But above and beyond the physical addiction that the utter and thorough deliciousness of well-prepared meat created in the human brain and body, there is also an entitlement that comes down from as far back as the cave paintings where picture-stories about packs of men hunting of bison, mammoths, and tigers decorated stone walls. Consider the Greek and Roman orgies where the blood of cattle flowed or the simple peasant's sacrificial lamb offered up the gods then greedily consumed by the worshipper. Hindu and Christian fasting usually consists of abstinence from meat and alcohol, Muslim fasting culminates in massive, meaty feasts, and all holidays have an animal assigned to them.

Unfortunately, unlike the warring Greeks, the nomadic tribes of cavemen, or the peasants, physical labor has all but disappeared from daily life as medical science has ballooned over the decisions people make about what to eat. And medical science is under the constant assault of the industrialized meat industry and the stubbornness of traditions. Trandition and money met and as they say in Spanish, el amor y el interés fueron al campo un día... (love and private interests went to the country one day...)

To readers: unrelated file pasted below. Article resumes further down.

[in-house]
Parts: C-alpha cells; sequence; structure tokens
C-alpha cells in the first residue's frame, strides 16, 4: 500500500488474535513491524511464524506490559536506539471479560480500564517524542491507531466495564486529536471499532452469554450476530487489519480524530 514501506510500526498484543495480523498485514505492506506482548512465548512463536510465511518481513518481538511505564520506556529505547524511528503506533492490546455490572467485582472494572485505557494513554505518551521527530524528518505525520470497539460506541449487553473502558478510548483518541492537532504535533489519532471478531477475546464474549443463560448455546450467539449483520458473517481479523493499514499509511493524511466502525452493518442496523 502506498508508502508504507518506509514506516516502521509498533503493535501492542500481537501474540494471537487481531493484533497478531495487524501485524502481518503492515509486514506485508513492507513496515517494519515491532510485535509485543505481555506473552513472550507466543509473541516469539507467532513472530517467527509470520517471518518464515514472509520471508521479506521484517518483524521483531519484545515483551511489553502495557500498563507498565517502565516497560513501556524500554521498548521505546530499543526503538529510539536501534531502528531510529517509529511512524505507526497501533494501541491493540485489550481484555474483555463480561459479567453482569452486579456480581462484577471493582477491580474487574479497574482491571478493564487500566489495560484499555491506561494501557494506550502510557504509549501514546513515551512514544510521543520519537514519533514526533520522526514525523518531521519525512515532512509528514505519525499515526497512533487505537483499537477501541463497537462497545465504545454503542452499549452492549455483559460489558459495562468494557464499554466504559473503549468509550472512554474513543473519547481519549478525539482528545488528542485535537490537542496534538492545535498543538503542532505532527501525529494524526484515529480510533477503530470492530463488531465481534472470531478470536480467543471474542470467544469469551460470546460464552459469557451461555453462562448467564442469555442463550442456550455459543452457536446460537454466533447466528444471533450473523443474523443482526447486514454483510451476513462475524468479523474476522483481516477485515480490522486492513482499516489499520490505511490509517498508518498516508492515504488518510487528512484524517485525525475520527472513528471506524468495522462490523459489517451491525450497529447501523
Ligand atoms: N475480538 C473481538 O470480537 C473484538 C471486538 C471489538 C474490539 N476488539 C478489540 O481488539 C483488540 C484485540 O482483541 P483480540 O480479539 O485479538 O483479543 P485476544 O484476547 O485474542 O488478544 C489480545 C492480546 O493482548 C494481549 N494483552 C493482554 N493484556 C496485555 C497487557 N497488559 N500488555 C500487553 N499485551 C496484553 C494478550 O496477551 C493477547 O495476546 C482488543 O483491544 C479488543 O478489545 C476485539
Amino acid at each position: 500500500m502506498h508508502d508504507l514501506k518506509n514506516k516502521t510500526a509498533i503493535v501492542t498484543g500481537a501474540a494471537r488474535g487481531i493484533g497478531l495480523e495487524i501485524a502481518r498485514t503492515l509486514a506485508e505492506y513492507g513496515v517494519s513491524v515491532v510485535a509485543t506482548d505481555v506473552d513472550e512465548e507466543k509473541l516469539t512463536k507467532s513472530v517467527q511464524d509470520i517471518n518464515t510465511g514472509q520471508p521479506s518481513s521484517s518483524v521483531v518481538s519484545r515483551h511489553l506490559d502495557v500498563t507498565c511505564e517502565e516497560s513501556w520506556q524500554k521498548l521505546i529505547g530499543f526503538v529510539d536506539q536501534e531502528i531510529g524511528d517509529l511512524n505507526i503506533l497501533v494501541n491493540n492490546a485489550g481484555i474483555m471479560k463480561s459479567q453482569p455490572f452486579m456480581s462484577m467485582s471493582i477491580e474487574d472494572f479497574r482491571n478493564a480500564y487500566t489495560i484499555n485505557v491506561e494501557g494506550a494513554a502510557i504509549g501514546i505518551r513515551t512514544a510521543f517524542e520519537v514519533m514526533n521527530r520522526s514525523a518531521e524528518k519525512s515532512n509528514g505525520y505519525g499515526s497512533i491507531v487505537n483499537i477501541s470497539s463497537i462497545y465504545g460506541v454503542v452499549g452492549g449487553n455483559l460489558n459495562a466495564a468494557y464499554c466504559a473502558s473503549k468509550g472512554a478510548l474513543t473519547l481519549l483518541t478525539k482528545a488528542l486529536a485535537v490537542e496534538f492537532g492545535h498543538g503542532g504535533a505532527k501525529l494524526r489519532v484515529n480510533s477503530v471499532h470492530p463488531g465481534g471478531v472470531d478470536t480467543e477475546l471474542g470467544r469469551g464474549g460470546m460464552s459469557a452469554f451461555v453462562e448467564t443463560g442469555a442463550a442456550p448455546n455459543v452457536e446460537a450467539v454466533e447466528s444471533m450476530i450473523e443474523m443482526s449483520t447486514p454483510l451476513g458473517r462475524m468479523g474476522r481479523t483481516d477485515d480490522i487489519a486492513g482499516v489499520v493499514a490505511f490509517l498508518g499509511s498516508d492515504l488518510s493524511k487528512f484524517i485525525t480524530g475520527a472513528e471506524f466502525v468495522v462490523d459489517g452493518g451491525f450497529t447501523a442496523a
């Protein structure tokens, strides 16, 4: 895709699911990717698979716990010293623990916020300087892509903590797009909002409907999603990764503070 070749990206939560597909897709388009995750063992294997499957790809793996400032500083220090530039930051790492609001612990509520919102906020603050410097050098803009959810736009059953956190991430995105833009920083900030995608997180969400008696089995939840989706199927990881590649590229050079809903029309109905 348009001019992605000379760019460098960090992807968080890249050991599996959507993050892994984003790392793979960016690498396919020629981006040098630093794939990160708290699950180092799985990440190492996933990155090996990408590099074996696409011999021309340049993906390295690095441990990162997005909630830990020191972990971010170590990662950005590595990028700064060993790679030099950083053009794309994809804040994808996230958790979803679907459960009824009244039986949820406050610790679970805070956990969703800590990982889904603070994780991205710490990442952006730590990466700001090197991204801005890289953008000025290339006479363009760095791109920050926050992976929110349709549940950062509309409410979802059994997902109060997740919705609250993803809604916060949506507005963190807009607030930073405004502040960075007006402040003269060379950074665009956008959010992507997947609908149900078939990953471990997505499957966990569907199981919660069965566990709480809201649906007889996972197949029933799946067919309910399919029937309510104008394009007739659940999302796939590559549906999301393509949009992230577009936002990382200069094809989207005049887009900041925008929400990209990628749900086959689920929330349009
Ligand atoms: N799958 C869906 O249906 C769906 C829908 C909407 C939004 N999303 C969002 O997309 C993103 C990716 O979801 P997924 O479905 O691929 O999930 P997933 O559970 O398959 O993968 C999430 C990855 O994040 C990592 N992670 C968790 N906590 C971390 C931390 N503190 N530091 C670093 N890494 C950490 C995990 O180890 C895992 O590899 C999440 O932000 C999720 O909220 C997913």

As I learned from Michael Pollan, the meat industry lobbied long and hard against the discovery that doctors made several decades ago that over-consumption of meat was responsible for the number one cause of preventable death: heart disease. The meat lobbyist weren't buying it so they demanded the scientists boil it down to something they could work with. So the white coats determined that it was the fat in the meat that caused high cholesterol, high blood pressure, high rates of preventable death. The meat lobbyists thought it over, nodded, and went to press with the story: Fat is Evil! And so was born the fat-free industry. Everybody wins.

Well, guess what's fat free. That's right. Because of the lack of government subsidizing which make them expensive and their more complex flavors which make them challenging, vegetables need to step up their game in order to beat this iron-clad money-tradition meat combo. I propose a few ways to counter the meat monopoly over the gastronomic preferences of the world:

1) Visit New York with someone who has lived there. California works too.
2) Eat Indian food.
3) Pick one day a week to not eat meat.

This last one I'm stealing from a litany of food writers who are better versed than me on this subject. But the brilliance of this suggestions, beyond its obvious health and environmental benefits, it also creates the ideal scenario of invention by necessity. You can do as much and often more with vegetables than you can with meat. If you're looking for a starting point, create traditional meals with meat but add vegetables you've never tried or prepare vegetables you know in a way you're not used to. If you want to go a step further eliminate the meat from the center and make up for it with new dishes of vegetables (use cheese and eggs if you're scared). For the more adventurous I recommend experimentation with curry, cumin, cayenne, and tumeric. Once you go down this road, you'll never go back. The point? Just try new things.

Be like Tito.